Yet, social media has also connected people across states, countries and the world, and has allowed stories from businesses and individuals to be told to a broader audience. For growers reluctant to beef up the information on their website, simply telling your story and sharing your expertise via social media is a great way to interact with consumers.

The resurgence of the American- grown cut flower movement has capitalized on this significantly. Just head over to Instagram and check out Floret Flowers (@FloretFlower). While Floret Flowers does sell
some items directly to consumers, the flowers themselves are sold wholesale. That hasn’t stopped the company, however, from sharing their love, passion and expertise on various cut flowers with a broad audience. This leads to a strong following of end consumers (because who doesn’t love pretty flowers in their social media feed?), who in turn have the confidence to request specific cut flower varieties from their florist.

Similarly, growers can accomplish two tasks with a strong and active social media presence: (1) showcase the quality and care of your plants to potential retail customers; and (2) also increase an affinity for plants and horticulture in the end consumer. Imagine a conversation like this at a garden center, “I saw on ABC Growers’ Instagram this great new coleus. Do you have it?” Plus, Instagram especially is a great platform for letting the high-impact visual nature of beautiful plants speak for itself, while also providing bite-sized, but relevant, information on what the plant is, how it grows and why it’s special.

Step Into the Spotlight

Growers have just as much responsibility for increasing the relevance of plants in consumers’ lives as do the retailers and breeders. As our industry continues to compete for consumers’ discretionary dollars, it will take a united effort to share the story of the people behind the plants who have dedicated their lives to their production and propagation. What better way to do this than with video?

Smartphones don’t just make it easier for consumers to get information. They also make it easier for you to share information. Customer experiences no longer begin and end in a physical store — they begin online. Through video, growers can start to build this digital experience that highlights both product and person. Video topics can include everything from a morning walk- through to a quick tutorial on how to pinch or prune a plant. Excited about a new variety you’re growing? Start streaming Facebook Live and share why you love it and why you think consumers will love it, too. You can also wish your followers Happy Holidays, give live reminders of necessary plant care, or share a little bit of the production process, whether it’s transplanting or shipping.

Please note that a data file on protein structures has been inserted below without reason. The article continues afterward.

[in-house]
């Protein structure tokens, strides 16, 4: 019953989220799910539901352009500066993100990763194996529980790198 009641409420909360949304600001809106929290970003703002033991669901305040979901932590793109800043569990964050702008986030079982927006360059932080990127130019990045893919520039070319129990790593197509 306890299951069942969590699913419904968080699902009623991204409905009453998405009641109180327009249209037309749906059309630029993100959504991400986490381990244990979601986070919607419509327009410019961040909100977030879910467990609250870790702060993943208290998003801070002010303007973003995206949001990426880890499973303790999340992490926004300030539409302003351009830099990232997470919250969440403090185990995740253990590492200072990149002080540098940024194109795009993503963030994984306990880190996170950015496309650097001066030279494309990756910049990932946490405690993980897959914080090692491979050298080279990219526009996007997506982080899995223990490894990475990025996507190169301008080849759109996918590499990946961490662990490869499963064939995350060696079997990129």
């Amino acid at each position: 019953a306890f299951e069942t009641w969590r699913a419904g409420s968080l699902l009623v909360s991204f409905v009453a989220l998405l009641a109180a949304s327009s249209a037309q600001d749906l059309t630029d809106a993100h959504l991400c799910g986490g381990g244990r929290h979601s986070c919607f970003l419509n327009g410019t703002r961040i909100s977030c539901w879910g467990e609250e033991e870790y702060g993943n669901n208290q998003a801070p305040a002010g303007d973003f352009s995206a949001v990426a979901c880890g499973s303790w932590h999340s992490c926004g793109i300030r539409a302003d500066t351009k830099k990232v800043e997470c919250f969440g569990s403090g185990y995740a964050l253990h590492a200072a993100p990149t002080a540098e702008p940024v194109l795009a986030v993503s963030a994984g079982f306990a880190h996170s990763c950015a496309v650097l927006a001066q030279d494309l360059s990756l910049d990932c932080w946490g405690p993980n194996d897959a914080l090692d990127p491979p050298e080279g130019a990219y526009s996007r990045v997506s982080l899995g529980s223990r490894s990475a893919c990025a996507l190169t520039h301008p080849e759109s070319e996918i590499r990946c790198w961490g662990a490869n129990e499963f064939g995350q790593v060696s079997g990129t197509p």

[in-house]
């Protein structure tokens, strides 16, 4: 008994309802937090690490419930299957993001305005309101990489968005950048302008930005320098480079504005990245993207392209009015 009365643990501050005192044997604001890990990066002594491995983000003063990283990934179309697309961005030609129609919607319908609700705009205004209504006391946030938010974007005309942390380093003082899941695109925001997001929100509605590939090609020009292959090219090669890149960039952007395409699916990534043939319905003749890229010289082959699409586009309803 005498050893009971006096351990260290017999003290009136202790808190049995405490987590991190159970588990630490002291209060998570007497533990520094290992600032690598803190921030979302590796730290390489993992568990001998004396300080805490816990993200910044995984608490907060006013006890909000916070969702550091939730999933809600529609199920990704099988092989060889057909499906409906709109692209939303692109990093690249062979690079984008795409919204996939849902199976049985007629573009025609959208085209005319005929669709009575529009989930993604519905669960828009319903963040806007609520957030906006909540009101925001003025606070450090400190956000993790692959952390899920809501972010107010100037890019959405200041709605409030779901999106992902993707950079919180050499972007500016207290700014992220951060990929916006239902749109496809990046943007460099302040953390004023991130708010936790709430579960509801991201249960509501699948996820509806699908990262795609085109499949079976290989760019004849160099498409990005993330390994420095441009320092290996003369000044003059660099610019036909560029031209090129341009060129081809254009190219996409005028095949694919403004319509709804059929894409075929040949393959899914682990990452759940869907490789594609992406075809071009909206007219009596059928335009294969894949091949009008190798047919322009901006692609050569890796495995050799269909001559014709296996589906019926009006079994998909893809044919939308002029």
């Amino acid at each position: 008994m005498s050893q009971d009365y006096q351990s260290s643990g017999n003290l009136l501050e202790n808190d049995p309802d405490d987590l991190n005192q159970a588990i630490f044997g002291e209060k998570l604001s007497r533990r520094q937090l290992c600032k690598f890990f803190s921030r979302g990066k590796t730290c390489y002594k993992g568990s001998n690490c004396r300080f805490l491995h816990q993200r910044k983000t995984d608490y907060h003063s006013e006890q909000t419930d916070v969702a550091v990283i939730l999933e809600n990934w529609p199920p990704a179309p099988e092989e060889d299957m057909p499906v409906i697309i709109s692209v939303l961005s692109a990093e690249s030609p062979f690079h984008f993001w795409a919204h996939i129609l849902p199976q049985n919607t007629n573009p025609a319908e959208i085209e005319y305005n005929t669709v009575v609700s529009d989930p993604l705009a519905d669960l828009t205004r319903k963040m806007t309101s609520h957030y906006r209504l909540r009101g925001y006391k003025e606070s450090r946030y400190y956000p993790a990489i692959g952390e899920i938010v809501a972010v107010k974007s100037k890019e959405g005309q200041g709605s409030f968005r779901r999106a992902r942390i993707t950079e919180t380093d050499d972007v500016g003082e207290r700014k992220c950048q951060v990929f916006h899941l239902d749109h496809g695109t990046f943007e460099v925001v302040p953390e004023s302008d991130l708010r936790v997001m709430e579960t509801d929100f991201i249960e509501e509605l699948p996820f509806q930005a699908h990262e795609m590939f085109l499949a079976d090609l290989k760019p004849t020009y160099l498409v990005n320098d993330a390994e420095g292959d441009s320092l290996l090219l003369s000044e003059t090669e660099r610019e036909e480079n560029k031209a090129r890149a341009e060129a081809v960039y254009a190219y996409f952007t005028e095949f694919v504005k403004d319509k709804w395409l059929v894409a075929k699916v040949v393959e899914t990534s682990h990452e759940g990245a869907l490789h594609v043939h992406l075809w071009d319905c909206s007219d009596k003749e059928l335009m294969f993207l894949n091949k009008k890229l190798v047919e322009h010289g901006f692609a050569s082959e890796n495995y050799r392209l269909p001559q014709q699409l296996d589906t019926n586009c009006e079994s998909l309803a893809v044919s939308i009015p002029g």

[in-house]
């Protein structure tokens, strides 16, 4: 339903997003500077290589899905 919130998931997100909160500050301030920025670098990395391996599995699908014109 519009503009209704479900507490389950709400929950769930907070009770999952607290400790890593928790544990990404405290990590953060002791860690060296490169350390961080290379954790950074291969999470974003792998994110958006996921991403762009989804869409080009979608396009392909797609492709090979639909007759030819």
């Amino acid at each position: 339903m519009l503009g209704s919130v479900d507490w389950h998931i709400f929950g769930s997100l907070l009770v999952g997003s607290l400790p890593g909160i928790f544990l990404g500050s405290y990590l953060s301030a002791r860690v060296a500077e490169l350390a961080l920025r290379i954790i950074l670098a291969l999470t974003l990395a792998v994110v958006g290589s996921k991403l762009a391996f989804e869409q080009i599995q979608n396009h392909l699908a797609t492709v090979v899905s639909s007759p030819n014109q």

Consumers Want the Information You Have

To get a better idea of the kind of content consumers are looking for, Google Trends offers a multitude of insights backed by data gathered from Google searches. The Google Trends platform lets you see what people are searching, when they’re searching for it and where they’re located. Essentially, it gives you a strong foundation of how to target information based on what people are already looking for. For example, a comparison of the search terms “plant” vs. “landscaping” vs. “gardening” reveals that plant-term searches are significantly more prevalent than either landscaping or gardening searches.

This data and information indicate exactly what consumers are looking for and where growers have the opportunity to step in. Whether through specific website information, social media sharing or video content curation, growers have more opportunities than ever before to connect with consumers. In connecting with consumers, growers will also be showcasing their brand and operation to potential retail customers, who can in turn work in tandem with the information you’re providing.

What’s important for growers to recognize is that they do in fact have something to offer consumers, and there is potential to develop a relationship between consumer and grower. Growers can create interest and show consumers the big picture, which all helps the consumer to see plants in a different light and recognize them for their beauty and functionality, as well as the industry of people behind each and every plant.

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Ana Olvera